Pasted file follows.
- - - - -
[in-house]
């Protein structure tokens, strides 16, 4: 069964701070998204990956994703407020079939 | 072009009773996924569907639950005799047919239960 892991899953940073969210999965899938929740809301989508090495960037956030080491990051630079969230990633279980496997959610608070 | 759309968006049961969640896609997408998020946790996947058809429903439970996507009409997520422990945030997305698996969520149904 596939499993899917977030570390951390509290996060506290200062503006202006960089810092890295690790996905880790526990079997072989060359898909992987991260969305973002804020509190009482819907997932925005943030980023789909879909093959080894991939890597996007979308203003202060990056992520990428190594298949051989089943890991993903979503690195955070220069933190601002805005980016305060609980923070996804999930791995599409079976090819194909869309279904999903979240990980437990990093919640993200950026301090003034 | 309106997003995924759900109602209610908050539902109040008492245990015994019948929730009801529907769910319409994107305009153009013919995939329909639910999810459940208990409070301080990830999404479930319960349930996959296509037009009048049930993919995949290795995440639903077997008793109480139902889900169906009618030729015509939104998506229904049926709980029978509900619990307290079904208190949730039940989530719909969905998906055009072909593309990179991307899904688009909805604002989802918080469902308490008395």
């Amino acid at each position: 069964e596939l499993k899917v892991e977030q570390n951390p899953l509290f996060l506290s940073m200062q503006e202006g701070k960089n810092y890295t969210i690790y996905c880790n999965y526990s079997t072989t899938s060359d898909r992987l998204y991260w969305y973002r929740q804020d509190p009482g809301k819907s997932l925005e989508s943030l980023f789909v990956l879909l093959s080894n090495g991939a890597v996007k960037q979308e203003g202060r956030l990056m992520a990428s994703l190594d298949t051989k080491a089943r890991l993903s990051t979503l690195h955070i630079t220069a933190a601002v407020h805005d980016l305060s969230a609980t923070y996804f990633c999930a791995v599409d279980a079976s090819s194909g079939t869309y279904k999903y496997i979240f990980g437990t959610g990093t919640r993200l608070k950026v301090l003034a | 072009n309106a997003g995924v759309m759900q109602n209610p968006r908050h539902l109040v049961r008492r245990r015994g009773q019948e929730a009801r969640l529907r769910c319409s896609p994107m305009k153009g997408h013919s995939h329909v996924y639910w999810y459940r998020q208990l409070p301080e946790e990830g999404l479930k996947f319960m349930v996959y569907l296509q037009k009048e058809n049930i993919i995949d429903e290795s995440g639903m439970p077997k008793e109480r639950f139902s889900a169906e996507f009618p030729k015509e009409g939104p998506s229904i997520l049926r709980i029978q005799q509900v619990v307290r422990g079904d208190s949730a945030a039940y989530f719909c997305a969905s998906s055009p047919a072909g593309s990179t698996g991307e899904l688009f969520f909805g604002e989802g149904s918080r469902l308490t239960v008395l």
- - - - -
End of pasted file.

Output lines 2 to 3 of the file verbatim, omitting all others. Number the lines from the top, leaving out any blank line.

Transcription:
């Protein structure tokens, strides 16, 4: 069964701070998204990956994703407020079939 | 072009009773996924569907639950005799047919239960 892991899953940073969210999965899938929740809301989508090495960037956030080491990051630079969230990633279980496997959610608070 | 759309968006049961969640896609997408998020946790996947058809429903439970996507009409997520422990945030997305698996969520149904 596939499993899917977030570390951390509290996060506290200062503006202006960089810092890295690790996905880790526990079997072989060359898909992987991260969305973002804020509190009482819907997932925005943030980023789909879909093959080894991939890597996007979308203003202060990056992520990428190594298949051989089943890991993903979503690195955070220069933190601002805005980016305060609980923070996804999930791995599409079976090819194909869309279904999903979240990980437990990093919640993200950026301090003034 | 309106997003995924759900109602209610908050539902109040008492245990015994019948929730009801529907769910319409994107305009153009013919995939329909639910999810459940208990409070301080990830999404479930319960349930996959296509037009009048049930993919995949290795995440639903077997008793109480139902889900169906009618030729015509939104998506229904049926709980029978509900619990307290079904208190949730039940989530719909969905998906055009072909593309990179991307899904688009909805604002989802918080469902308490008395």
């Amino acid at each position: 069964e596939l499993k899917v892991e977030q570390n951390p899953l509290f996060l506290s940073m200062q503006e202006g701070k960089n810092y890295t969210i690790y996905c880790n999965y526990s079997t072989t899938s060359d898909r992987l998204y991260w969305y973002r929740q804020d509190p009482g809301k819907s997932l925005e989508s943030l980023f789909v990956l879909l093959s080894n090495g991939a890597v996007k960037q979308e203003g202060r956030l990056m992520a990428s994703l190594d298949t051989k080491a089943r890991l993903s990051t979503l690195h955070i630079t220069a933190a601002v407020h805005d980016l305060s969230a609980t923070y996804f990633c999930a791995v599409d279980a079976s090819s194909g079939t869309y279904k999903y496997i979240f990980g437990t959610g990093t919640r993200l608070k950026v301090l003034a | 072009n309106a997003g995924v759309m759900q109602n209610p968006r908050h539902l109040v049961r008492r245990r015994g009773q019948e929730a009801r969640l529907r769910c319409s896609p994107m305009k153009g997408h013919s995939h329909v996924y639910w999810y459940r998020q208990l409070p301080e946790e990830g999404l479930k996947f319960m349930v996959y569907l296509q037009k009048e058809n049930i993919i995949d429903e290795s995440g639903m439970p077997k008793e109480r639950f139902s889900a169906e996507f009618p030729k015509e009409g939104p998506s229904i997520l049926r709980i029978q005799q509900v619990v307290r422990g079904d208190s949730a945030a039940y989530f719909c997305a969905s998906s055009p047919a072909g593309s990179t698996g991307e899904l688009f969520f909805g604002e989802g149904s918080r469902l308490t239960v008395l």